Aussie Surges as Receding Rate Cut Odds Halt Kiwi-Parity PushChikako Mogi and Kevin Buckland
Australia’s dollar gained against all of its major peers after the country’s inflation was stronger than forecast, easing pressure on the central bank to cut interest rates.
The Aussie moved away from parity with the kiwi dollar after the consumer-price data reduced the odds of a policy change next month by the Reserve Bank of Australia. The yen halted a two-day drop versus the U.S. dollar after Japan reported a trade surplus, the first in three years, that was larger than forecast.
“This inflation number has given some fresh doubts on whether we get a May cut coming through,” supporting the Aussie, said Chris Weston, chief market strategist in Melbourne at IG Australia, a unit of IG Group Holdings Plc. “The balance of probability for a May cut has shifted, given what we’ve seen.”
The Australian dollar jumped as much as 0.9 percent before trading 0.7 percent stronger at 77.64 U.S. cents as of 7:07 a.m. in London. It rose 0.5 percent to NZ$1.0104, from as low as NZ$1.0043. It reached a post-float low of NZ$1.0021 on April 6.
Australia’s consumer price index climbed 0.2 percent from the previous three months, exceeding a 0.1 percent forecast in a Bloomberg survey.
“The market had been looking for a below expectations print to bring a May cut back on the table,” National Australia Bank Ltd. analysts led by Sydney-based head of market research Peter Jolly, wrote in a client note. If the central bank keeps borrowing costs steady again next month, investors will start to question the need for further cuts, according to the note.
Swaps traders saw about 60 percent chance that the RBA will lower the cash rate target by a quarter point to a record 2 percent on May 5, compared with 68 percent odds a day earlier, according to data compiled by Bloomberg.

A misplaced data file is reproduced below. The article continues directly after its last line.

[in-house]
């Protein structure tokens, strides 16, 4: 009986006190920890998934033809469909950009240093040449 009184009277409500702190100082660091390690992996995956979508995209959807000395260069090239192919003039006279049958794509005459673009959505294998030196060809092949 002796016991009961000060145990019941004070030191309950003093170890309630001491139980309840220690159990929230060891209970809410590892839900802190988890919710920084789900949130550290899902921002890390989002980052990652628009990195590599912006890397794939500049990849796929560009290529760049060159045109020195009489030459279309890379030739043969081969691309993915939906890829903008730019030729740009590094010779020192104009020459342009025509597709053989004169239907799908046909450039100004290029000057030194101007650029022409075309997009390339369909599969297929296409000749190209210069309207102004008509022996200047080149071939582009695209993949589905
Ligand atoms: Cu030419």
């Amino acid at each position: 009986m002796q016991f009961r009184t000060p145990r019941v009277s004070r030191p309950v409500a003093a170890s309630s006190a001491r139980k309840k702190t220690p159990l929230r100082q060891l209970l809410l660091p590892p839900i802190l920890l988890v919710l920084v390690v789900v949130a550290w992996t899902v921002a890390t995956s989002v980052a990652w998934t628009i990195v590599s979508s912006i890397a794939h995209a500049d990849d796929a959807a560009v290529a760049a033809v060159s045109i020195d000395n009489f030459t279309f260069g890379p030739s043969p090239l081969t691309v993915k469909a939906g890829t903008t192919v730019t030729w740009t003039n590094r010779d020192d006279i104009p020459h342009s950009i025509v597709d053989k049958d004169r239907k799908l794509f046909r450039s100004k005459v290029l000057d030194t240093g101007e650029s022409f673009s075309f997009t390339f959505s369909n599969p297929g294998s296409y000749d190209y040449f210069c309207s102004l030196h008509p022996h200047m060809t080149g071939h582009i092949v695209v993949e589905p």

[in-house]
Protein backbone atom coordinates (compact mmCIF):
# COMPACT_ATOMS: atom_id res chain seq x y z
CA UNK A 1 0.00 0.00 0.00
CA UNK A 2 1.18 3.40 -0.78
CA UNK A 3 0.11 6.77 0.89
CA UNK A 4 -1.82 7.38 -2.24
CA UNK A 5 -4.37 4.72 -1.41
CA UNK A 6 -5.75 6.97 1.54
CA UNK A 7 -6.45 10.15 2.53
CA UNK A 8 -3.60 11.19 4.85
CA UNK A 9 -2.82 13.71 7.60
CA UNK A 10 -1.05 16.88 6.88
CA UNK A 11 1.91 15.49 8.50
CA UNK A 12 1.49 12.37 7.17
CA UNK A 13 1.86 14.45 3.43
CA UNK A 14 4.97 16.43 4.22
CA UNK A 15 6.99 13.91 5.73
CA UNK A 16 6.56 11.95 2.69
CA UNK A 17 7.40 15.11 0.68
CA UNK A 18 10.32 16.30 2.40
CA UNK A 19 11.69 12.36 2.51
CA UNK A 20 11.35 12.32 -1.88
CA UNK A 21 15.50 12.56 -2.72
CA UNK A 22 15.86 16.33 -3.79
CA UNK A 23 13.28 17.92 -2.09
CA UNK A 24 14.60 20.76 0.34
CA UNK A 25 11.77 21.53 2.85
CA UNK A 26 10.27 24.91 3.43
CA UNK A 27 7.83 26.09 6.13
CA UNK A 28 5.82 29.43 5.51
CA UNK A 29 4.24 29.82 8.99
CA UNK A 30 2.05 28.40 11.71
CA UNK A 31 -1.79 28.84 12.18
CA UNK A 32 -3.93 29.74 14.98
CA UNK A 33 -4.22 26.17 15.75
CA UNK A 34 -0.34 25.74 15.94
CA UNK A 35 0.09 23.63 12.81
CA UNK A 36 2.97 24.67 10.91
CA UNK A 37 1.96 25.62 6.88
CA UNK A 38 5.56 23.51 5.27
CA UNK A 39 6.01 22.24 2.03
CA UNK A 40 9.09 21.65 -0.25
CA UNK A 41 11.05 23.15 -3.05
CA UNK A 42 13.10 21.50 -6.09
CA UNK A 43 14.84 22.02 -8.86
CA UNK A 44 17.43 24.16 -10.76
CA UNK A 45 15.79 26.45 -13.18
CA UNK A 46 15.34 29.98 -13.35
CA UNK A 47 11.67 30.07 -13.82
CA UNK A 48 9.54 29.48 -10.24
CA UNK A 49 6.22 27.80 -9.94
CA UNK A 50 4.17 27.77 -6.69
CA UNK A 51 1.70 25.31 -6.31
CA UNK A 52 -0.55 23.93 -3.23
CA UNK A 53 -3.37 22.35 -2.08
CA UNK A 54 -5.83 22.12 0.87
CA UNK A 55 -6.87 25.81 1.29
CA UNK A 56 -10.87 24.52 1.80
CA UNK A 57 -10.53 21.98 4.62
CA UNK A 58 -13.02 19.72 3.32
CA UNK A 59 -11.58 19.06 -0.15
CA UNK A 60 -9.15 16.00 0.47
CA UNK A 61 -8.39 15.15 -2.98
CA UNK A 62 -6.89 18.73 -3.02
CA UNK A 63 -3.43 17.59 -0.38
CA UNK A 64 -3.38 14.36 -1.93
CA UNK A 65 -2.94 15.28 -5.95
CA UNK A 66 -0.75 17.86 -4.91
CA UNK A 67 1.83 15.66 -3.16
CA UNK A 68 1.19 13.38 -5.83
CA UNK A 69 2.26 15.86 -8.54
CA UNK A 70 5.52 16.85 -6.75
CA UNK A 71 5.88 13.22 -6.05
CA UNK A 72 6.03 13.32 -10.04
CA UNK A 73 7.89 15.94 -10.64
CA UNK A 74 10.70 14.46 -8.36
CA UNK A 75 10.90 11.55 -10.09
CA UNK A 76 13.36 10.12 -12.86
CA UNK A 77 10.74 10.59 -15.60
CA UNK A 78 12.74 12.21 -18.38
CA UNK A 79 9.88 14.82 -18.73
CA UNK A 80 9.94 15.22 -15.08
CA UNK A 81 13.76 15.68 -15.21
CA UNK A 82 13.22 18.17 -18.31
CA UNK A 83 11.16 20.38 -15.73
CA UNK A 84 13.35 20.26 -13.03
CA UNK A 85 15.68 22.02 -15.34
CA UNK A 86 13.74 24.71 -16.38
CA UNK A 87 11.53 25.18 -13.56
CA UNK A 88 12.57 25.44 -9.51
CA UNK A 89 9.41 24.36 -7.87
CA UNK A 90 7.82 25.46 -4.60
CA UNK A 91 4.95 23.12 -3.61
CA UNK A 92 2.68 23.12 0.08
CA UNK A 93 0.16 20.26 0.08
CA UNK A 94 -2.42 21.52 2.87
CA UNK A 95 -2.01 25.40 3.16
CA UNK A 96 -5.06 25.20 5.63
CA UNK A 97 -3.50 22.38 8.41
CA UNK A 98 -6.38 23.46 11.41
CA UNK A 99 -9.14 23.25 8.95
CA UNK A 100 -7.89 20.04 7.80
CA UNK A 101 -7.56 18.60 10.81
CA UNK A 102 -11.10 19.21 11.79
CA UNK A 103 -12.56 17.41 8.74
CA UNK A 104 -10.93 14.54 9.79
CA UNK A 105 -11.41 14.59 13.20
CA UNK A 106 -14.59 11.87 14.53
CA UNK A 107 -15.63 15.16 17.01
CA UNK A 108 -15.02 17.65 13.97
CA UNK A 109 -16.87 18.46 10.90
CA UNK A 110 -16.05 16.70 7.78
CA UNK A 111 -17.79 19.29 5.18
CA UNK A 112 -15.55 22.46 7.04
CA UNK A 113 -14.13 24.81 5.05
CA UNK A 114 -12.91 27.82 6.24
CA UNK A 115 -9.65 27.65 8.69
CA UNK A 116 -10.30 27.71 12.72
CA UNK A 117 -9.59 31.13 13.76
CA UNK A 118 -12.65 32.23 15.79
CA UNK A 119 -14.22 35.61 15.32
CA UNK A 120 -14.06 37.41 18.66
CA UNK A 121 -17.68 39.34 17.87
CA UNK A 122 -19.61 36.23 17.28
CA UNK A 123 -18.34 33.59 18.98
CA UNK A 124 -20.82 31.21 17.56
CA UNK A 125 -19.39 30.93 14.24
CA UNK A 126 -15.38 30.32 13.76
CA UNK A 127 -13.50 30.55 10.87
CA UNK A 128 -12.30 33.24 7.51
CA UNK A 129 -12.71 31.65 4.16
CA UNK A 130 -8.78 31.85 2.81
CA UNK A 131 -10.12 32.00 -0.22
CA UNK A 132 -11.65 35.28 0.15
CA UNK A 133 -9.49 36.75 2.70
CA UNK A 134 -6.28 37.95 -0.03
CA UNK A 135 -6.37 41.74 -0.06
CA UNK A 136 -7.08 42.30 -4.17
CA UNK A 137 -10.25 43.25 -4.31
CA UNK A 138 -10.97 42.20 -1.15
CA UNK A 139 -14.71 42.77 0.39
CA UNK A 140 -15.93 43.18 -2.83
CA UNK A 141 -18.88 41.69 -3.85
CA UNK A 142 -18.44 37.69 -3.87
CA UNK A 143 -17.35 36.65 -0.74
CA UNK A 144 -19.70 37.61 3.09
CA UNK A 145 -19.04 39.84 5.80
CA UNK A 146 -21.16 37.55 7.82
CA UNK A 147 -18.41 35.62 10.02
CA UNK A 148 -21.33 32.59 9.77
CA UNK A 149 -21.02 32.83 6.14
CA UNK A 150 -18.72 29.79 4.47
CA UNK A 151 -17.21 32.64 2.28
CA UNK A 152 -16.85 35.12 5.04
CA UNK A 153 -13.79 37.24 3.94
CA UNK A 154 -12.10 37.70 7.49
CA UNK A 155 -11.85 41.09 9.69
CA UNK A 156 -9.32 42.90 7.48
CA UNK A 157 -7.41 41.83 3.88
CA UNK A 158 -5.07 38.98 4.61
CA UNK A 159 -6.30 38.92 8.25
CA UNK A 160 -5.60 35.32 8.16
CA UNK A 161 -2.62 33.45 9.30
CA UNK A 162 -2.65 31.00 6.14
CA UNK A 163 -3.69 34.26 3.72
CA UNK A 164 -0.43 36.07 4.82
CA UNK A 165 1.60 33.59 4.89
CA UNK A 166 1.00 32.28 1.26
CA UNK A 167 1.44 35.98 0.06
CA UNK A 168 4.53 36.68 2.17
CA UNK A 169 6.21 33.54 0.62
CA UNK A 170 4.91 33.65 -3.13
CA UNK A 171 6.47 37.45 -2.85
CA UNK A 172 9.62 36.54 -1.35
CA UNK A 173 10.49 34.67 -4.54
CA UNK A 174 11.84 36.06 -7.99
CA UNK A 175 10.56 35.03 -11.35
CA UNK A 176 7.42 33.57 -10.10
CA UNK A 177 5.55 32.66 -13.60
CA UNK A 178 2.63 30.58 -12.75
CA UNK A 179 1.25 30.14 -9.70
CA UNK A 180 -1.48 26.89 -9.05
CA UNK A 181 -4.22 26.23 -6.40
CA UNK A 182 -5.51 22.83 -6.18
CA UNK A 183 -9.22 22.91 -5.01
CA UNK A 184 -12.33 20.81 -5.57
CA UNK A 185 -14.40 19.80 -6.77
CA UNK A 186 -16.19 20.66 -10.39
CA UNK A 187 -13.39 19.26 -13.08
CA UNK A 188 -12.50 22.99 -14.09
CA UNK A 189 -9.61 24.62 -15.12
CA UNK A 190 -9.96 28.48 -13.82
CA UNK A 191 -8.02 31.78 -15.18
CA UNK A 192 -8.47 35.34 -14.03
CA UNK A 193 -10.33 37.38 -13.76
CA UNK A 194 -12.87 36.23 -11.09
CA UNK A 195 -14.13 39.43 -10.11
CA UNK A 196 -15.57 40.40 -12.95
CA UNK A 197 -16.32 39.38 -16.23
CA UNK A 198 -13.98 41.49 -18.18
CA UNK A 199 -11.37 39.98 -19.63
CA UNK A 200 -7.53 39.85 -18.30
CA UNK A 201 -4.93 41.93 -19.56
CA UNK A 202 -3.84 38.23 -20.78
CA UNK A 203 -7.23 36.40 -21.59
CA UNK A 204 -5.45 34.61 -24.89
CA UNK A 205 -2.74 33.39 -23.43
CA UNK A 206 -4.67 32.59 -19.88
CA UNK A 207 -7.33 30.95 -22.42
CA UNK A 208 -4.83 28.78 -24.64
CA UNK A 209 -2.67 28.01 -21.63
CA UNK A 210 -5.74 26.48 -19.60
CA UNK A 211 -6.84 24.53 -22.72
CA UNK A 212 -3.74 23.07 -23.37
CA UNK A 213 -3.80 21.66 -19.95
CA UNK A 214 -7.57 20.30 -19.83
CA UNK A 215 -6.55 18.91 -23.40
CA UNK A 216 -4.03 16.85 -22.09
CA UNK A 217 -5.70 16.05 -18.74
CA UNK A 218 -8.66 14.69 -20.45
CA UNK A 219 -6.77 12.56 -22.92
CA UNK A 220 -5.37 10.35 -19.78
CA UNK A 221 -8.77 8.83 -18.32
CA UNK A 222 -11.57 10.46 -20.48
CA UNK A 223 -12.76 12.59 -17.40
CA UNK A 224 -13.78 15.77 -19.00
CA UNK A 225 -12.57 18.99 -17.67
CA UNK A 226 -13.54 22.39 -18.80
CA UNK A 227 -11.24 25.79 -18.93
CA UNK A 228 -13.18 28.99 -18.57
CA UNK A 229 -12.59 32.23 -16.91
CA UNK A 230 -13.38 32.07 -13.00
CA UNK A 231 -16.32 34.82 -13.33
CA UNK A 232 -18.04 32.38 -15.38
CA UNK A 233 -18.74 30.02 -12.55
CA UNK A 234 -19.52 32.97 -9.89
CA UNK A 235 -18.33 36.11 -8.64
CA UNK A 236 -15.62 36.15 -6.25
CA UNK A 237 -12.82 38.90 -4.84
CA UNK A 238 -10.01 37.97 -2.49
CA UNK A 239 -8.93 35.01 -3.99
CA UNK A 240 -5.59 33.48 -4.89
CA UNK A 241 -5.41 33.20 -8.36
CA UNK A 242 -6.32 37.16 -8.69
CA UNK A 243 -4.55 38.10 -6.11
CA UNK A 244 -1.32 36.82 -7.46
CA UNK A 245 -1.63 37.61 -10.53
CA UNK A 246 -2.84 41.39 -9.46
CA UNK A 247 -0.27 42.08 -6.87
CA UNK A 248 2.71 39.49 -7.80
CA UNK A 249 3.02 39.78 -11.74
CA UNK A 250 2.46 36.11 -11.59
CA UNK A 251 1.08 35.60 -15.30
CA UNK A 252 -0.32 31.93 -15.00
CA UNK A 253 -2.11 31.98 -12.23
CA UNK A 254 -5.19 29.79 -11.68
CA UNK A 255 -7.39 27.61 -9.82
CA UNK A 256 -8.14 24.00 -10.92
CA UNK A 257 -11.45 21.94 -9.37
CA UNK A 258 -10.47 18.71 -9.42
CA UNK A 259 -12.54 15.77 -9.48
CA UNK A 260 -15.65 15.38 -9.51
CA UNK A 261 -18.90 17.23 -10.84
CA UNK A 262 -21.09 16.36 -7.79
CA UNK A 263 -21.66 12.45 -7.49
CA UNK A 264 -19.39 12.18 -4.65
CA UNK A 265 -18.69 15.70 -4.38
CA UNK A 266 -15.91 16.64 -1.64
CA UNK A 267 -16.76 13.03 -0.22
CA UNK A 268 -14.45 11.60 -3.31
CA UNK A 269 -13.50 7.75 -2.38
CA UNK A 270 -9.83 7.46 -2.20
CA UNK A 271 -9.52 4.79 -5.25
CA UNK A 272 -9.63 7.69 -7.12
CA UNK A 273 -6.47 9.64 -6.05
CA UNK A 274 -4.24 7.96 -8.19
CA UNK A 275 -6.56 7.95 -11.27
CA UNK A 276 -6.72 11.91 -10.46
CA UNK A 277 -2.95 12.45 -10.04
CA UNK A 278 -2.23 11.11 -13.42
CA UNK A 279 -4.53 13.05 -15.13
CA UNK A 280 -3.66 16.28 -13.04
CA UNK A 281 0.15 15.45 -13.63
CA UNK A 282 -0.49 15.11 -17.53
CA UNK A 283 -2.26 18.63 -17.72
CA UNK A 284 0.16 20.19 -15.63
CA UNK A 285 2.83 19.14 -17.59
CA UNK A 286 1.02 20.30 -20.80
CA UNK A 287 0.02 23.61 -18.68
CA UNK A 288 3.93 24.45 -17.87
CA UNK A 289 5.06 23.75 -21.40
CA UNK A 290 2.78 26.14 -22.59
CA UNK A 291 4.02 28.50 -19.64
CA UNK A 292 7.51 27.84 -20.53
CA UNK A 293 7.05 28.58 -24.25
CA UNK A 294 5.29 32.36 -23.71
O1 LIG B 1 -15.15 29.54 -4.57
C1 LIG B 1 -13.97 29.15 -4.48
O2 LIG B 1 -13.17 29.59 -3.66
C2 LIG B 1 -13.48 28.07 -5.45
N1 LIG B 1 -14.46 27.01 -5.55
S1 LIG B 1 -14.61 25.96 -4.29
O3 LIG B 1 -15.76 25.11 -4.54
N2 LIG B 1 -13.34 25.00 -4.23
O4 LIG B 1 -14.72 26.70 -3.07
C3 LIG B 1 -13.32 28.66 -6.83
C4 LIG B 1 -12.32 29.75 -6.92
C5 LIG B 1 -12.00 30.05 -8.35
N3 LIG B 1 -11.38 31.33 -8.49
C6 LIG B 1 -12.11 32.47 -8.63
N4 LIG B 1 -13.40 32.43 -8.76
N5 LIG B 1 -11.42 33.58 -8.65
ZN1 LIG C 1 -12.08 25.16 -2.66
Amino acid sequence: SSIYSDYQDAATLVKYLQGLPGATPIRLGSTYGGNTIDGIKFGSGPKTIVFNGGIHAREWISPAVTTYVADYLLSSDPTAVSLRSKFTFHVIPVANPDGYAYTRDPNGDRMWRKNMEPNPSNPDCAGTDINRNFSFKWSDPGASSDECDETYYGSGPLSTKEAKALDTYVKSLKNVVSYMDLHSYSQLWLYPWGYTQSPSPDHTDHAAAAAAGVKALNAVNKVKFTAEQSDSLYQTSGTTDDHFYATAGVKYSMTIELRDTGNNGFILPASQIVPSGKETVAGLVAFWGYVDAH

Japan’s trade surplus was 229.3 billion yen ($1.9 billion) in March, the first excess since June 2012, according to the finance ministry. The median forecast in a Bloomberg survey was for a 44.6 billion yen surplus.
The yen rose to an intraday high of 119.45 per dollar after the data, before erasing gains to trade little changed from Tuesday at 119.57.
The Japanese currency’s move against the dollar will be dictated by U.S. data and policy meetings by the Federal Reserve and the Bank of Japan in the coming week, said Kenji Yoshii, a Tokyo-based currency strategist at Mizuho Securities Co.
The BOJ meets on April 30 when it’s due to release its semiannual price and growth outlook. The central bank is considering cutting the inflation forecast for the fiscal year started April 1 to between 0.5 percent and 1 percent from the current 1 percent forecast, the Nikkei newspaper reported.
The Fed meets a day earlier, on April 29, when U.S. first quarter gross domestic product data will also be released.
The Bloomberg Dollar Spot Index, which tracks the currency against 10 major peers, was little changed at 1,191.54, after gaining the past two sessions.